Published on January 21st, 2016 | by Ethan
GOTY 2015 Parker’s Top 5
Parker, known for appearing on the Pixel Podcast and running Game Creator’s Vault (I think), gave us a list of his favorite games he played in 2015. He’s a pretty cool guy. – Ethan
5. Valiant Hearts: The Great War
This game moved me so much that I’m going to go ahead and ignore the fact that it was released in 2014. I played it in 2015, so it qualifies as one of my favorite games of the year. Here is a game that demonstrates that incredible capability of video games as a storytelling medium. Valiant Hearts is a relatively simple game when compared to blockbusters like Halo 5, The Phantom Pain or Destiny, but is uses interactivity to convey feelings of loss, hope, redemption and crushing sadness like few others ever have. It’s a side-scrolling, 2D platformer/puzzle game that tells the stories of participants in the First World War. Each level requires some problem solving, a little bit of button mashing and some quick reaction time, but the real meat of the experience is in collecting artifacts across the maps that reveal facts and information about life during the war. The main characters’ motivations are believable and their actions relatable. When tragedy struck, I felt for them. When a family was reunited despite the violence and dangers of war, I was relieved that they were safe. The final scene of the game crushed me. I literally cried at the end of this game. That’s never happened to me before. This is a prime example of the simple storytelling that can be executed so perfectly using the interactivity of video games, and I think everyone with an interest in the medium should take some time and experience it.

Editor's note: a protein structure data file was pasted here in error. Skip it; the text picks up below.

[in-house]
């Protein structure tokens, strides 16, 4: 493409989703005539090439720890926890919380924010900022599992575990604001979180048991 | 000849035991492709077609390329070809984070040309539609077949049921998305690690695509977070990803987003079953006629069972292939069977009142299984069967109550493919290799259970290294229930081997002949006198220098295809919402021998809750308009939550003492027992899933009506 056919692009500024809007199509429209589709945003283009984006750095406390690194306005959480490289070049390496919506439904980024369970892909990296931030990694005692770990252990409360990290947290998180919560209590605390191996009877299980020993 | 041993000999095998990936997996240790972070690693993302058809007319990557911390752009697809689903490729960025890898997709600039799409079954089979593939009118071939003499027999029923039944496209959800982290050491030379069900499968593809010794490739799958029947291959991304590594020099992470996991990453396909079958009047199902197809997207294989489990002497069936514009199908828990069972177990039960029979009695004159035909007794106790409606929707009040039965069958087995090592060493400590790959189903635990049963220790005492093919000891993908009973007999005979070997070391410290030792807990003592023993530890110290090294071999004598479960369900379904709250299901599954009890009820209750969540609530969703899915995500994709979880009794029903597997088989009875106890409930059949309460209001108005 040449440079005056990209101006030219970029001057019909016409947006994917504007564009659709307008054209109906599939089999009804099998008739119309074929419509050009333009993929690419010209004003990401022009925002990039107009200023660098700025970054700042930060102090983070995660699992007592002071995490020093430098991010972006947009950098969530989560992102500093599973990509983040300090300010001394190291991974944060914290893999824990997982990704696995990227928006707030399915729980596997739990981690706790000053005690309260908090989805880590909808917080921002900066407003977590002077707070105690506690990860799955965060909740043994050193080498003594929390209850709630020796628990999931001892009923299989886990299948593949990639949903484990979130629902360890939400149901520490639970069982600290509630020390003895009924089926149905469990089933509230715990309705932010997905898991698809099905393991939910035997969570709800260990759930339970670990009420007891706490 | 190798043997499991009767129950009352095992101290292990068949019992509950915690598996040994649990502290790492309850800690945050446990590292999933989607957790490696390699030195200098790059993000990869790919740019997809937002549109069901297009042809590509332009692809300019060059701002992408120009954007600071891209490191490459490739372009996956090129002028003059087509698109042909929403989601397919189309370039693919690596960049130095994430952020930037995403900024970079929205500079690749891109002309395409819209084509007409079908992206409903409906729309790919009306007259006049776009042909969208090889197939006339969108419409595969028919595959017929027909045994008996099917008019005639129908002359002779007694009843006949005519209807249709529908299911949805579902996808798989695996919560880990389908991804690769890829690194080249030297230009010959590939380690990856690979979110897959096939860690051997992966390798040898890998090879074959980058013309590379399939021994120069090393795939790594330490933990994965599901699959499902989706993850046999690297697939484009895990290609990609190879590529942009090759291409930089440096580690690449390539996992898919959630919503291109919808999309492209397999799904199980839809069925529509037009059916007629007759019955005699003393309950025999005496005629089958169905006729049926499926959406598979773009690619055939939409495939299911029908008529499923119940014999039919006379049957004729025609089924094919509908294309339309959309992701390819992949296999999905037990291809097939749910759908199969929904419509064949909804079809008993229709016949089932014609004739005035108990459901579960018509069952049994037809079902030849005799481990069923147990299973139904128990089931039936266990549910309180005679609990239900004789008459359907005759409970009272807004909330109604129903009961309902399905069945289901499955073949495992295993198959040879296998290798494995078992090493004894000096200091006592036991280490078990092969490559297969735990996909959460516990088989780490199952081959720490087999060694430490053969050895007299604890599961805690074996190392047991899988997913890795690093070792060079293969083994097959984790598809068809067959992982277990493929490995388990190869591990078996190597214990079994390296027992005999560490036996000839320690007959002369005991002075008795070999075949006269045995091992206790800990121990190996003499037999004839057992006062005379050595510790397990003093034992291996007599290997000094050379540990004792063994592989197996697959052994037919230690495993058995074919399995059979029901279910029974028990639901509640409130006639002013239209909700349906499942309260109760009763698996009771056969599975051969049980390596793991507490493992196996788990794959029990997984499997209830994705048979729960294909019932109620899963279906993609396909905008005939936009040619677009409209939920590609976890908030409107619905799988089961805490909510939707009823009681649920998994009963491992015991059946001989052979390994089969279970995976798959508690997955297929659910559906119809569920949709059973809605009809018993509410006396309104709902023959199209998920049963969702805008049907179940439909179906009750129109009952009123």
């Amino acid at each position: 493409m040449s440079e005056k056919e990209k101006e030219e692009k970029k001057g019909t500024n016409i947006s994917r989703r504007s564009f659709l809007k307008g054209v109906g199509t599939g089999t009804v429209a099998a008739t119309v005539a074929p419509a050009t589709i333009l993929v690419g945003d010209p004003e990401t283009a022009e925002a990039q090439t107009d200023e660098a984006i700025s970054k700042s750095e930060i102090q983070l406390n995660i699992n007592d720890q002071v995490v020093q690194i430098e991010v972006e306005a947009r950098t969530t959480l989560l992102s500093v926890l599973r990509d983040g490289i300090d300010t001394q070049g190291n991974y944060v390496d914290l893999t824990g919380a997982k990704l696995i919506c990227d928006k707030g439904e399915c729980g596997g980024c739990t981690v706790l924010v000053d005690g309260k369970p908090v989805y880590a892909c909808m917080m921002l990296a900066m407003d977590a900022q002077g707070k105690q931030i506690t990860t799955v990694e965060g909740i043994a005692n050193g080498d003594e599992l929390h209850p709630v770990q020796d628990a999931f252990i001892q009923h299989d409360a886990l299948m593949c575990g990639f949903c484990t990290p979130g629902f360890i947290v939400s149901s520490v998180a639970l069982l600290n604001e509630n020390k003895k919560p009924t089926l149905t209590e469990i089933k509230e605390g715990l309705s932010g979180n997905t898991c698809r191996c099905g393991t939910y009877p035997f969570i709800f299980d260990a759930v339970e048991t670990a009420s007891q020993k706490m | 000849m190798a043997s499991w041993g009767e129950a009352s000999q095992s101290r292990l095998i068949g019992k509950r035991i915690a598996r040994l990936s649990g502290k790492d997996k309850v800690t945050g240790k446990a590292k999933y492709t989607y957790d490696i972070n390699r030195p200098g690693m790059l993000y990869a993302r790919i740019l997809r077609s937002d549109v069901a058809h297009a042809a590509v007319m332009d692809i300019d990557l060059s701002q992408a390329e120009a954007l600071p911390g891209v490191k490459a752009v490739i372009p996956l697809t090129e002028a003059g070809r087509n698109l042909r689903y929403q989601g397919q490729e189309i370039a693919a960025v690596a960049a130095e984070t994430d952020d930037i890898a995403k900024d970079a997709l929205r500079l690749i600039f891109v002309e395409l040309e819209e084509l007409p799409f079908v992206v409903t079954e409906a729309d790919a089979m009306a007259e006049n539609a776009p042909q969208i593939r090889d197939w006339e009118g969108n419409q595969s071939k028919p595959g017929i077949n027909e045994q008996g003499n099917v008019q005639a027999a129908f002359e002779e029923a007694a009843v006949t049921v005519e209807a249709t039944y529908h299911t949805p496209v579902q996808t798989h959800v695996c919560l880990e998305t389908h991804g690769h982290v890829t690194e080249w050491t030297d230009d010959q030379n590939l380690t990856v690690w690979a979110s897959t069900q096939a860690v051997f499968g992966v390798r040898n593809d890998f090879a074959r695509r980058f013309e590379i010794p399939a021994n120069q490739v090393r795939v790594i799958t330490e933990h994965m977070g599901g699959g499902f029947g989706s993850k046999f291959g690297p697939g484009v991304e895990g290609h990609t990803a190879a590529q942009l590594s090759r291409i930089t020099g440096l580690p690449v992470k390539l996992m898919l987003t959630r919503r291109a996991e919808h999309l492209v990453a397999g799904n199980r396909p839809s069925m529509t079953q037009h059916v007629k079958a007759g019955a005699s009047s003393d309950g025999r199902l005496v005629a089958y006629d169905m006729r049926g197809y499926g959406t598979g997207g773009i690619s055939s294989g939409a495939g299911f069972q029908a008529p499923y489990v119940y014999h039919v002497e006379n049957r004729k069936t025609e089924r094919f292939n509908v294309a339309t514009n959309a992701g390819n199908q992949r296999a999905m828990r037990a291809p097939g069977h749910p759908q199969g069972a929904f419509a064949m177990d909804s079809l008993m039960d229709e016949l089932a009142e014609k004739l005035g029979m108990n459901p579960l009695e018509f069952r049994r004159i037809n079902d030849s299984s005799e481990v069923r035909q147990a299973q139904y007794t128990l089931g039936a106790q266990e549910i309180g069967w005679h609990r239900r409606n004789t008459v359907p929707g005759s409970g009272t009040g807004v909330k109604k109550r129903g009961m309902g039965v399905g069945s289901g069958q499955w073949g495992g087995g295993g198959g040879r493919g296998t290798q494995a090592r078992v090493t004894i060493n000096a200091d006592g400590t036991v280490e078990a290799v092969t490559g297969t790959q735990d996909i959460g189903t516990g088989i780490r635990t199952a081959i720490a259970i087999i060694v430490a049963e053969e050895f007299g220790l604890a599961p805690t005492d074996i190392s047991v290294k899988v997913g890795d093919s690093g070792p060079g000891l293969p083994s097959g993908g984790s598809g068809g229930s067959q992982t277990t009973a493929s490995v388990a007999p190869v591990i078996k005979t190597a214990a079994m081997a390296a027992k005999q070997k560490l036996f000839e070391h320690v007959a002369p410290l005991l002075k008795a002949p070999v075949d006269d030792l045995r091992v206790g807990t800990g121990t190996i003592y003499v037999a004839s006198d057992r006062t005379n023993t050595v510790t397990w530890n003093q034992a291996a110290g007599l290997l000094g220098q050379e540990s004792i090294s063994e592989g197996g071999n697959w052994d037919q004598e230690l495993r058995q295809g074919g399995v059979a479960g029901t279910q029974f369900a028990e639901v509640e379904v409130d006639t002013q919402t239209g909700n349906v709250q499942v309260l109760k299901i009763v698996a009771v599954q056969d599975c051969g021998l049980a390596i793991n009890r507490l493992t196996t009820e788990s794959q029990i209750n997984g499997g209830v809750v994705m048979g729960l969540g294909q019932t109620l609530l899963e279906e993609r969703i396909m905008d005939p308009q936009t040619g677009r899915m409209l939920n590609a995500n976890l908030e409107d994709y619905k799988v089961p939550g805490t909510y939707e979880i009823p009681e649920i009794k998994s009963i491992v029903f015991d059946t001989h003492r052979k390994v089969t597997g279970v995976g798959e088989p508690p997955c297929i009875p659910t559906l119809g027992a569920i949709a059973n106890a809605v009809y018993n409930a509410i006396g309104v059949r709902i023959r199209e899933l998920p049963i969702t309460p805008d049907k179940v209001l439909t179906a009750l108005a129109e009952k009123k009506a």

4. Metal Gear Solid V: The Phantom Pain
This is another visually stunning game. Roaming through the mountainous regions of Afghanistan on horseback is a great way to kill a couple hours. A few more hours can be spent strategizing the most lethal, stealthy or efficient ways to complete the missions given to Snake in this most recent game in the Metal Gear Solid series. The change of format to an open-world style of gameplay makes this game a real treat for those players who can get the most use out of the various tools, techniques and skills available to them throughout the long story mode and online against other players. As with most Metal Gear Solid games, the story is a bit weird, convoluted and confusing, and I don’t beat myself up too much about keeping up with it, quite frankly. But the gameplay is so satisfying, the tone just right and the visuals so gorgeous that I just can’t stop playing.
3. Star Wars Battlefront